Thursday, December 28, 2017

Saint December 29 : St. Thomas Becket : #Archbishop of #Canterbury : Martyr : Patron of #Clergy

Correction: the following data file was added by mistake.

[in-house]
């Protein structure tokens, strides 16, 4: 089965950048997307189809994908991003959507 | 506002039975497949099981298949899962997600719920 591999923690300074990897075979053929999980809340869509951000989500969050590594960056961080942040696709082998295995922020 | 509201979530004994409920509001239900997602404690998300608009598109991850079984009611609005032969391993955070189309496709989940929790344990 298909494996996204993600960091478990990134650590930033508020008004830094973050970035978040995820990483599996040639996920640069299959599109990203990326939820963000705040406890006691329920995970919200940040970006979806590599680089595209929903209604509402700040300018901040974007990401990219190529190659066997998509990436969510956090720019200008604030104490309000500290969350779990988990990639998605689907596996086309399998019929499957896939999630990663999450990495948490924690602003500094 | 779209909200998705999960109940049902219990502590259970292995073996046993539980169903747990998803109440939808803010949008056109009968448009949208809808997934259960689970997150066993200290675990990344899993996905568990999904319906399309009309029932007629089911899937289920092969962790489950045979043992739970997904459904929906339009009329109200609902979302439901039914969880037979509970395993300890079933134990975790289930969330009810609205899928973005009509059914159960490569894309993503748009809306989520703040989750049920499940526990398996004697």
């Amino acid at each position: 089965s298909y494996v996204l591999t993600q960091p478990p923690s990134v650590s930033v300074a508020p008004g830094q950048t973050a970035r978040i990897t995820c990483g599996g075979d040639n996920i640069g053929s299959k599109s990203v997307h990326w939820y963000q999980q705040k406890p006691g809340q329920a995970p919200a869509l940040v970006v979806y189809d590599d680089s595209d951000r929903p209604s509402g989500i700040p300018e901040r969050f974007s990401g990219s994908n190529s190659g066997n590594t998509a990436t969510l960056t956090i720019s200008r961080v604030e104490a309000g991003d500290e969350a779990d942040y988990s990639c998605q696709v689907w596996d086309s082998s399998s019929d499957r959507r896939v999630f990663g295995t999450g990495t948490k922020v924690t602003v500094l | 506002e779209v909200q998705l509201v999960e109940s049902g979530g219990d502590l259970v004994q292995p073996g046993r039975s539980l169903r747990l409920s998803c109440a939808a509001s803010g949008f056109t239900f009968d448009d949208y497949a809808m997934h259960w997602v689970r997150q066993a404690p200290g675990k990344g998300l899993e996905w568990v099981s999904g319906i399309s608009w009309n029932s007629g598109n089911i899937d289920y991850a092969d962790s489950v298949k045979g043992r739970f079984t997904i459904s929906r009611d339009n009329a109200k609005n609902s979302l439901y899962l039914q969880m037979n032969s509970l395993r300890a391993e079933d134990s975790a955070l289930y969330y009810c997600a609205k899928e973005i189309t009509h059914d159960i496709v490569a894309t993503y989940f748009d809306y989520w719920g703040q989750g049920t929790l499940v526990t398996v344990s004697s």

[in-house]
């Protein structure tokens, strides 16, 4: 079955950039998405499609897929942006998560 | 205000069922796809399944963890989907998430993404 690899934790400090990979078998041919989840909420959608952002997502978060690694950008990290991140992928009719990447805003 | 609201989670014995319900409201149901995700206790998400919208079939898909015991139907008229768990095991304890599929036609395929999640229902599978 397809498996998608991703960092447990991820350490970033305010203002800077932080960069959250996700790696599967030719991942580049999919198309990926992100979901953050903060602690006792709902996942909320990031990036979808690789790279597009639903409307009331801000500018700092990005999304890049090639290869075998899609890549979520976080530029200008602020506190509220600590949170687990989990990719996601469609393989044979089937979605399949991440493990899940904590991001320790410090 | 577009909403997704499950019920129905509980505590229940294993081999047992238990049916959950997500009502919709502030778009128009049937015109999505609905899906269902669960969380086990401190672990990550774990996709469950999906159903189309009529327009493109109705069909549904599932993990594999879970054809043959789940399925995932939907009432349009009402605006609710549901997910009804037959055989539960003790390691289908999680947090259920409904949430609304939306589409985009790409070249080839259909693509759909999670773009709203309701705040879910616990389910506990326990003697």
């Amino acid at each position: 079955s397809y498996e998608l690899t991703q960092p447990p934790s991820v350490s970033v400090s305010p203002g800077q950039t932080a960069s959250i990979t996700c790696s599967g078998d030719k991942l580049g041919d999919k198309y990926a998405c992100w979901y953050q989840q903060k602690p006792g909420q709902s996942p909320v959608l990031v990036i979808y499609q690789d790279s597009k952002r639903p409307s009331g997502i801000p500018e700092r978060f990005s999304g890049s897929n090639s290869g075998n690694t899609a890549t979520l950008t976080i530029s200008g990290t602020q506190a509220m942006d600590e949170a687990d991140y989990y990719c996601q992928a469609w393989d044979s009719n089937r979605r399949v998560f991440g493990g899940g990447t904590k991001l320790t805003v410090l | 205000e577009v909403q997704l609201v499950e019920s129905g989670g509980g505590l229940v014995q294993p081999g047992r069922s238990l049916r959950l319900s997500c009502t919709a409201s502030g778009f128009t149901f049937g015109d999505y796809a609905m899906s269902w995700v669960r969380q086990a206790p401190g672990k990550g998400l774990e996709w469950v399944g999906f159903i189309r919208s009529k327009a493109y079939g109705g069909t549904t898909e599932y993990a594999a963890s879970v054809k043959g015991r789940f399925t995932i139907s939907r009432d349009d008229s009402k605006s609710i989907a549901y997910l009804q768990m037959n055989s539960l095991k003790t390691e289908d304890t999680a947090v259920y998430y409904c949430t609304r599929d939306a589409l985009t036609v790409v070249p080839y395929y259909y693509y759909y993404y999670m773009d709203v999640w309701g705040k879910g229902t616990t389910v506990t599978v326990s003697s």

Born:
21 December 1118 at London, England
Died:
29 December 1170 in the Cathedral at Canterbury, England
Canonized:
21 February 1173 by Pope Alexander III
Patron of:
clergy